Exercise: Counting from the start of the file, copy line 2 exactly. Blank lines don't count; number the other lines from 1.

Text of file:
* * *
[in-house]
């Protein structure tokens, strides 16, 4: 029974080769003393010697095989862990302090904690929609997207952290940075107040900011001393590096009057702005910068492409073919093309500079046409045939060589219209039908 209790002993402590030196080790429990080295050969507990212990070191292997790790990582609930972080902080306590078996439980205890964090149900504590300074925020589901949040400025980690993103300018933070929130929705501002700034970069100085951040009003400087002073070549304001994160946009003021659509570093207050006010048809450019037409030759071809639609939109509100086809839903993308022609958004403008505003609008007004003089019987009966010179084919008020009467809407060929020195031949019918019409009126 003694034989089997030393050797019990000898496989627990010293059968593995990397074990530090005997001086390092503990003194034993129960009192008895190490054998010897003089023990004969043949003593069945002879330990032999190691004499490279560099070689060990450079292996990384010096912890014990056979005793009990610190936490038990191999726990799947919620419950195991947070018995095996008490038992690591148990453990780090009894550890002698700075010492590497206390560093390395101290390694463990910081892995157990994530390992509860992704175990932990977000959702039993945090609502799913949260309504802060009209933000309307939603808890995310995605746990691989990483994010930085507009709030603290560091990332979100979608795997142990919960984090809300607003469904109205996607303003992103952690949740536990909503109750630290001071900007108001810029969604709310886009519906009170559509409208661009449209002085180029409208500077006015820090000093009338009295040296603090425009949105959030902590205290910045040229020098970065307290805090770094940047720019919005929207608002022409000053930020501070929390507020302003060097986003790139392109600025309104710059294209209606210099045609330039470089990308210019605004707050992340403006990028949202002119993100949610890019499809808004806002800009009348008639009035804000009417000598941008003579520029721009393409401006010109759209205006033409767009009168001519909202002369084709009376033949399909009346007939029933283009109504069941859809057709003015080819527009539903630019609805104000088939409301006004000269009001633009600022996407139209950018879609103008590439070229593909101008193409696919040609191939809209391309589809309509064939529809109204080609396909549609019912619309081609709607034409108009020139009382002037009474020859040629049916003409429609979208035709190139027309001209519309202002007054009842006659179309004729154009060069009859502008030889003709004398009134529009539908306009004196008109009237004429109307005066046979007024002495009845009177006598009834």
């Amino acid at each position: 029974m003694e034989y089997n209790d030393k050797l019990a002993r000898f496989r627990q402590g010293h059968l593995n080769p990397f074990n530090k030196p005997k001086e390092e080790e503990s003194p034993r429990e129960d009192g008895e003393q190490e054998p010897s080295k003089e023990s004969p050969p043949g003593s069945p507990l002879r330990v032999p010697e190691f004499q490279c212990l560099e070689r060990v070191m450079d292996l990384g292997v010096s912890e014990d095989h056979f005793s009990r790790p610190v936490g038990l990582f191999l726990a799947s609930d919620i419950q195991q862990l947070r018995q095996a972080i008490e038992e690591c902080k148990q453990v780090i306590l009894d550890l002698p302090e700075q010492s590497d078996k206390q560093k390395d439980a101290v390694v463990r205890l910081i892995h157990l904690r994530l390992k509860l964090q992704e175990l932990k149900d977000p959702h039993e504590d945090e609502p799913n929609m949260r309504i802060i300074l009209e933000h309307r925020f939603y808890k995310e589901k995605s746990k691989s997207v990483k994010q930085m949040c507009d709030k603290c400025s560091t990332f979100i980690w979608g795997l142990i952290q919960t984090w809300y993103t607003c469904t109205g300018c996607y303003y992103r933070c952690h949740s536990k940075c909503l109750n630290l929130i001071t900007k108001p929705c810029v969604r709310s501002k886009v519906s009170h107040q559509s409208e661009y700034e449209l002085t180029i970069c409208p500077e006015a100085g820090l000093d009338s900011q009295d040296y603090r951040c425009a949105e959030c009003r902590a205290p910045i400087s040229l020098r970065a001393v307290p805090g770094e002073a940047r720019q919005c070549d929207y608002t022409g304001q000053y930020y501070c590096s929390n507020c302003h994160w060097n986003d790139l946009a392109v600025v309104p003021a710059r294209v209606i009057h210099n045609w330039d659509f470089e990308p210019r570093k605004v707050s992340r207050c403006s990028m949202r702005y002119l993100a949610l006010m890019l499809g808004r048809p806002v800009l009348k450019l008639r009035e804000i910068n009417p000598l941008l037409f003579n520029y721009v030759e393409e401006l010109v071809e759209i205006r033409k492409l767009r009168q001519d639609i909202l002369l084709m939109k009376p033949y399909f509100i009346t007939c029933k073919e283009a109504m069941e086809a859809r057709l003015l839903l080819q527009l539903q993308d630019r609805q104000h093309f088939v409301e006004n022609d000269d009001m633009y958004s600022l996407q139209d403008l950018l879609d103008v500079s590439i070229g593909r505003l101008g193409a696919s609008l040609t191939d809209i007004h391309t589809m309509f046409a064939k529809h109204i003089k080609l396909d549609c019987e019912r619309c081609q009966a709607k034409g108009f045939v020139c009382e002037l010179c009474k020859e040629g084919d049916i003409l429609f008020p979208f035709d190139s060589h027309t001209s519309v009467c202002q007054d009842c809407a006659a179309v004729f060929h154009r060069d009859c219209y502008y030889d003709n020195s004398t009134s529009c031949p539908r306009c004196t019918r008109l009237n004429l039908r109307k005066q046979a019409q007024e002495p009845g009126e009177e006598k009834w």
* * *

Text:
């Protein structure tokens, strides 16, 4: 029974080769003393010697095989862990302090904690929609997207952290940075107040900011001393590096009057702005910068492409073919093309500079046409045939060589219209039908 209790002993402590030196080790429990080295050969507990212990070191292997790790990582609930972080902080306590078996439980205890964090149900504590300074925020589901949040400025980690993103300018933070929130929705501002700034970069100085951040009003400087002073070549304001994160946009003021659509570093207050006010048809450019037409030759071809639609939109509100086809839903993308022609958004403008505003609008007004003089019987009966010179084919008020009467809407060929020195031949019918019409009126 003694034989089997030393050797019990000898496989627990010293059968593995990397074990530090005997001086390092503990003194034993129960009192008895190490054998010897003089023990004969043949003593069945002879330990032999190691004499490279560099070689060990450079292996990384010096912890014990056979005793009990610190936490038990191999726990799947919620419950195991947070018995095996008490038992690591148990453990780090009894550890002698700075010492590497206390560093390395101290390694463990910081892995157990994530390992509860992704175990932990977000959702039993945090609502799913949260309504802060009209933000309307939603808890995310995605746990691989990483994010930085507009709030603290560091990332979100979608795997142990919960984090809300607003469904109205996607303003992103952690949740536990909503109750630290001071900007108001810029969604709310886009519906009170559509409208661009449209002085180029409208500077006015820090000093009338009295040296603090425009949105959030902590205290910045040229020098970065307290805090770094940047720019919005929207608002022409000053930020501070929390507020302003060097986003790139392109600025309104710059294209209606210099045609330039470089990308210019605004707050992340403006990028949202002119993100949610890019499809808004806002800009009348008639009035804000009417000598941008003579520029721009393409401006010109759209205006033409767009009168001519909202002369084709009376033949399909009346007939029933283009109504069941859809057709003015080819527009539903630019609805104000088939409301006004000269009001633009600022996407139209950018879609103008590439070229593909101008193409696919040609191939809209391309589809309509064939529809109204080609396909549609019912619309081609709607034409108009020139009382002037009474020859040629049916003409429609979208035709190139027309001209519309202002007054009842006659179309004729154009060069009859502008030889003709004398009134529009539908306009004196008109009237004429109307005066046979007024002495009845009177006598009834």